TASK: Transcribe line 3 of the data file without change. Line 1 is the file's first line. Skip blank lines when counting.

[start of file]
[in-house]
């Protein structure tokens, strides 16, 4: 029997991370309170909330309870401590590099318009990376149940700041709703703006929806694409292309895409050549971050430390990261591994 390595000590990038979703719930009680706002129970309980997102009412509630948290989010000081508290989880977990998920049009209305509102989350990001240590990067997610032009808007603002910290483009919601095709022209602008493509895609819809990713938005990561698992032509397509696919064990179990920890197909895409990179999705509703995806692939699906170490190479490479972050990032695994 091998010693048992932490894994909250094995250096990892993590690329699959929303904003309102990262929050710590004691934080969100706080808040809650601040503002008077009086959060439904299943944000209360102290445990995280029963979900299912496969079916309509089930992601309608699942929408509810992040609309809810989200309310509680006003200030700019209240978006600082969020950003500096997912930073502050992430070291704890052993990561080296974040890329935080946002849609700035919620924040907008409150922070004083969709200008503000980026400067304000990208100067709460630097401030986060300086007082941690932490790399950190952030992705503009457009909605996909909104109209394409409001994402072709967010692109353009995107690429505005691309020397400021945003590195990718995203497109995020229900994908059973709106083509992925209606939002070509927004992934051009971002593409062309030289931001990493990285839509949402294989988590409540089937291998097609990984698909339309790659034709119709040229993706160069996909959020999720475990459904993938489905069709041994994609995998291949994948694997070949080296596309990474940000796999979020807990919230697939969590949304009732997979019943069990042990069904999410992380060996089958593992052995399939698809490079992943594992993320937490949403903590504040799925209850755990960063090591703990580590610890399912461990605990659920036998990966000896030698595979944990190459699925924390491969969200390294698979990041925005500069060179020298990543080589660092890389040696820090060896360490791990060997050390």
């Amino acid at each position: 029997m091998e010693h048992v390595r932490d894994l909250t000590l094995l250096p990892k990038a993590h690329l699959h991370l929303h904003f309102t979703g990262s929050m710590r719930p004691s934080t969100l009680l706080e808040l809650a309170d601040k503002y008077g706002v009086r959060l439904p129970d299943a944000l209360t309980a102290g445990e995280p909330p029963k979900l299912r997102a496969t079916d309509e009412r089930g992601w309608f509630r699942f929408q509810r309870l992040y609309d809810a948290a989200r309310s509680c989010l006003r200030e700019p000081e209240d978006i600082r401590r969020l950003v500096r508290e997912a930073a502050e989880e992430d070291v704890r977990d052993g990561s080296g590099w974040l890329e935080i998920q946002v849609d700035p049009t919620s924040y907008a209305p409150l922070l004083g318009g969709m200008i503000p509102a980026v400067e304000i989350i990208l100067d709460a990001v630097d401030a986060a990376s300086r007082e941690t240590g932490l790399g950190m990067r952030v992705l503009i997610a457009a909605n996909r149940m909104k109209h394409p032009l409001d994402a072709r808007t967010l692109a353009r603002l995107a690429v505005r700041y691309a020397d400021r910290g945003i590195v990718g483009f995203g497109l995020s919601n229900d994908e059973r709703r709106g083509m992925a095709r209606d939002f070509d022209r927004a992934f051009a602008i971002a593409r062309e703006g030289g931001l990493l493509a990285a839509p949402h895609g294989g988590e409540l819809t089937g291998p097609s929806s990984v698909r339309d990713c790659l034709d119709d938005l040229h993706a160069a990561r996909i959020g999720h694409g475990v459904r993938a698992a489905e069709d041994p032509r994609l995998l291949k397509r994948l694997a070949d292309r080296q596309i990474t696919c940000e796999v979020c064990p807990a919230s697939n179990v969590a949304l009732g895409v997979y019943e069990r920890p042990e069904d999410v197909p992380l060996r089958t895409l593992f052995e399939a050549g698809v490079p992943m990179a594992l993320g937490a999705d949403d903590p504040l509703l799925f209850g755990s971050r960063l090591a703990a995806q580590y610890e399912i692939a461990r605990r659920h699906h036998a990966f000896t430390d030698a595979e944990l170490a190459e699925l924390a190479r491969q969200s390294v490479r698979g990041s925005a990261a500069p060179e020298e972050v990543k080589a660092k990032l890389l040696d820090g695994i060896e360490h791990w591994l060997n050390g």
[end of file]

């Amino acid at each position: 029997m091998e010693h048992v390595r932490d894994l909250t000590l094995l250096p990892k990038a993590h690329l699959h991370l929303h904003f309102t979703g990262s929050m710590r719930p004691s934080t969100l009680l706080e808040l809650a309170d601040k503002y008077g706002v009086r959060l439904p129970d299943a944000l209360t309980a102290g445990e995280p909330p029963k979900l299912r997102a496969t079916d309509e009412r089930g992601w309608f509630r699942f929408q509810r309870l992040y609309d809810a948290a989200r309310s509680c989010l006003r200030e700019p000081e209240d978006i600082r401590r969020l950003v500096r508290e997912a930073a502050e989880e992430d070291v704890r977990d052993g990561s080296g590099w974040l890329e935080i998920q946002v849609d700035p049009t919620s924040y907008a209305p409150l922070l004083g318009g969709m200008i503000p509102a980026v400067e304000i989350i990208l100067d709460a990001v630097d401030a986060a990376s300086r007082e941690t240590g932490l790399g950190m990067r952030v992705l503009i997610a457009a909605n996909r149940m909104k109209h394409p032009l409001d994402a072709r808007t967010l692109a353009r603002l995107a690429v505005r700041y691309a020397d400021r910290g945003i590195v990718g483009f995203g497109l995020s919601n229900d994908e059973r709703r709106g083509m992925a095709r209606d939002f070509d022209r927004a992934f051009a602008i971002a593409r062309e703006g030289g931001l990493l493509a990285a839509p949402h895609g294989g988590e409540l819809t089937g291998p097609s929806s990984v698909r339309d990713c790659l034709d119709d938005l040229h993706a160069a990561r996909i959020g999720h694409g475990v459904r993938a698992a489905e069709d041994p032509r994609l995998l291949k397509r994948l694997a070949d292309r080296q596309i990474t696919c940000e796999v979020c064990p807990a919230s697939n179990v969590a949304l009732g895409v997979y019943e069990r920890p042990e069904d999410v197909p992380l060996r089958t895409l593992f052995e399939a050549g698809v490079p992943m990179a594992l993320g937490a999705d949403d903590p504040l509703l799925f209850g755990s971050r960063l090591a703990a995806q580590y610890e399912i692939a461990r605990r659920h699906h036998a990966f000896t430390d030698a595979e944990l170490a190459e699925l924390a190479r491969q969200s390294v490479r698979g990041s925005a990261a500069p060179e020298e972050v990543k080589a660092k990032l890389l040696d820090g695994i060896e360490h791990w591994l060997n050390g």